Example 2

Ejects of Test Formulation on Metallothionein mRNA Production

This experiment was a study investigating the effects of a unique nutraceutical combination upon biomarkers of metal detoxification and elimination.

Nine volunteers were recruited and followed for 14 days. Baseline evaluations were obtained at Visit 1. Treatment with a test formulation comprising (per tablet): zinc (1.667 mg); 3-(2-(Decahydro-6-hydroxy-5-(hydroxymethyl)-5,8a-dimethyl-2-methylenenaphthyl)ethylidene)dihydro-4-hydroxyfuran-2(3H)-one (50 mg); 1,7-Bis(4-hydroxy-3-methoxyphenyl)hepta-1,6-diene-3,5-dione (50 mg); spent hops (875 mg) and a Rho dihydro-isoalpha acid mixture (6.667 mg) was begun immediately thereafter and continued for 10 days.

Clinical evaluations were made at Visit 2 (Day 3), Visit 3 (Day 6), Visit 4 (Day 8), Visit 5 (Day 10), and Visit 6 (Day 14). Visit 6 occurred 4 days after discontinuation of treatment. Basic safety labs at visits 1 and 5 were obtained including complete blood counts, comprehensive metabolic panels and gamma glutamyl transferase levels. Efficacy endpoints included messenger RNA levels of Metallothionein 1 and 2 (reflecting gene up-regulation) and unprovoked urinary excretion of toxic and nutrient trace elements.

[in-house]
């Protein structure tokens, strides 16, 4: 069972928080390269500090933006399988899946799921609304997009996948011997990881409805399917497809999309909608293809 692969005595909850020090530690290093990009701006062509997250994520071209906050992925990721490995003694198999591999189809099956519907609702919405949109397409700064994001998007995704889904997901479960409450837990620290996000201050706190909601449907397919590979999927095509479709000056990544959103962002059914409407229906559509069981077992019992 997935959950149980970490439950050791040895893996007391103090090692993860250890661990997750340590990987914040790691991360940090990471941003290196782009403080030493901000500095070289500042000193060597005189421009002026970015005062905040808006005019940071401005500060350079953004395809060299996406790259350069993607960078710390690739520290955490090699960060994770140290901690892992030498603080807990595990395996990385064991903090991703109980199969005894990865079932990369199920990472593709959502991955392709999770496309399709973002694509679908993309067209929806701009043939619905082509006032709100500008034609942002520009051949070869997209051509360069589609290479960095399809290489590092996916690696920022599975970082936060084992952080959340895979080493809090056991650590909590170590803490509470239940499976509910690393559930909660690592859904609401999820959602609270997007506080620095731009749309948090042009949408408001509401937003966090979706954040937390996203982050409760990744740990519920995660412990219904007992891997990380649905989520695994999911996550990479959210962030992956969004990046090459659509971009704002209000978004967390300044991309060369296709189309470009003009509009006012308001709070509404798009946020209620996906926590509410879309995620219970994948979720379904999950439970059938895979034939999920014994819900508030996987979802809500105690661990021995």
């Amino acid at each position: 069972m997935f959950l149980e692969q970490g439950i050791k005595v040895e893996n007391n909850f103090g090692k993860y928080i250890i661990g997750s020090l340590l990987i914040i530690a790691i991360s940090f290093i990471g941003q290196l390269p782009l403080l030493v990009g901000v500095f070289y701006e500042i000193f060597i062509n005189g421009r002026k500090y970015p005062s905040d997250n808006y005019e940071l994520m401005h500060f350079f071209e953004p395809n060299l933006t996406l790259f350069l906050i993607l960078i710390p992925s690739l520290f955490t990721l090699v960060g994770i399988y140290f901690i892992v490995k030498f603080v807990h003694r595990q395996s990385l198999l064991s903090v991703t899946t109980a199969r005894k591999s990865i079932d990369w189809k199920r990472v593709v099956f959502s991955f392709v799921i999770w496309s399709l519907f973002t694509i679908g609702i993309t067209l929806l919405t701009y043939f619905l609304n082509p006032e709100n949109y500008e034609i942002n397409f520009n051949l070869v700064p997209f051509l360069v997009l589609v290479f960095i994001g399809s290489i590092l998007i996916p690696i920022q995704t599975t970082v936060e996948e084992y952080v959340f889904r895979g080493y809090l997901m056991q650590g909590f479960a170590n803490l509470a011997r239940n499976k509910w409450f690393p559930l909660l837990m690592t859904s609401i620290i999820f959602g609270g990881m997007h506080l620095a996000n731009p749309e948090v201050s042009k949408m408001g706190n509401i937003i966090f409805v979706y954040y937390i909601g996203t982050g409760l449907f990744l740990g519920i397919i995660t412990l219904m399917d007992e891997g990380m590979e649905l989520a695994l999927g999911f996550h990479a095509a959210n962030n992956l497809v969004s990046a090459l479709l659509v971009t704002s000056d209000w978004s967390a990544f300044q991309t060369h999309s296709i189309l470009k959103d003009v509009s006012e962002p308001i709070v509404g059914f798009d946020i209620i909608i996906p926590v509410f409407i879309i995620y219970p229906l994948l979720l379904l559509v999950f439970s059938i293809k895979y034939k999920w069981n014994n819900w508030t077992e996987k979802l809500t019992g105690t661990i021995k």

Metallothionein mRNA measurements estimations in human blood samples were performed as follows:

RNA Extraction

After collection, 2 ml whole blood was mixed with 5 ml of RNAlater (Ambion, Austin, Tex.). RNA extractions were performed with the RiboPure Blood RNA Isolation Kit (Ambion, Austin, Tex.) according to the manufacturers specifications. RNA was quantified with a Nanodrop spectrophotometer (Nanodrop Technologies, Wilmington, Del.).

Reverse Transcriptase Assays

RNA was converted to first strand cDNA by use of the RETROscript First Strand Synthesis Kit (Ambion, Austin, Tex.) and primed with oligo-dT according to the manufacturers specifications.

Primers and Probes